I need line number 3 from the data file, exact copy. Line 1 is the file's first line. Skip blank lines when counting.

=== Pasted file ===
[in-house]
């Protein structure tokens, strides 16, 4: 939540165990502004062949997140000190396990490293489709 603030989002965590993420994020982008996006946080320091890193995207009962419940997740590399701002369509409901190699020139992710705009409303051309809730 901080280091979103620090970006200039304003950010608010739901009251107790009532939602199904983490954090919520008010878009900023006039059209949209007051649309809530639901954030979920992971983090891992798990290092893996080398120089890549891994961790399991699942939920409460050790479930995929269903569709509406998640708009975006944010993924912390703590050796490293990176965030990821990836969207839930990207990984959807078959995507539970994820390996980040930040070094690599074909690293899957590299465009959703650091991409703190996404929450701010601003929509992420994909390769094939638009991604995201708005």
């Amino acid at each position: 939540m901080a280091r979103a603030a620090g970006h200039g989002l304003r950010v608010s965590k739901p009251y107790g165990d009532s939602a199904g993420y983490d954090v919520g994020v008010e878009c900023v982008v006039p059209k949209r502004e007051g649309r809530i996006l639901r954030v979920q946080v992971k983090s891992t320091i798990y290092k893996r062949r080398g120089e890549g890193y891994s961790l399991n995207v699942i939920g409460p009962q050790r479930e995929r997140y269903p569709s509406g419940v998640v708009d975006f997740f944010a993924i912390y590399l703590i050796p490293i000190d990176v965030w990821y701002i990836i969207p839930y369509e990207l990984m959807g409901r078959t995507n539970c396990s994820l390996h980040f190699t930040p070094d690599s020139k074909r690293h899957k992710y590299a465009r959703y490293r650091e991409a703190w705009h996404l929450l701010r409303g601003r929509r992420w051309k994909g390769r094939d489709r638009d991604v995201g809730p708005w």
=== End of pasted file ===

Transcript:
């Amino acid at each position: 939540m901080a280091r979103a603030a620090g970006h200039g989002l304003r950010v608010s965590k739901p009251y107790g165990d009532s939602a199904g993420y983490d954090v919520g994020v008010e878009c900023v982008v006039p059209k949209r502004e007051g649309r809530i996006l639901r954030v979920q946080v992971k983090s891992t320091i798990y290092k893996r062949r080398g120089e890549g890193y891994s961790l399991n995207v699942i939920g409460p009962q050790r479930e995929r997140y269903p569709s509406g419940v998640v708009d975006f997740f944010a993924i912390y590399l703590i050796p490293i000190d990176v965030w990821y701002i990836i969207p839930y369509e990207l990984m959807g409901r078959t995507n539970c396990s994820l390996h980040f190699t930040p070094d690599s020139k074909r690293h899957k992710y590299a465009r959703y490293r650091e991409a703190w705009h996404l929450l701010r409303g601003r929509r992420w051309k994909g390769r094939d489709r638009d991604v995201g809730p708005w």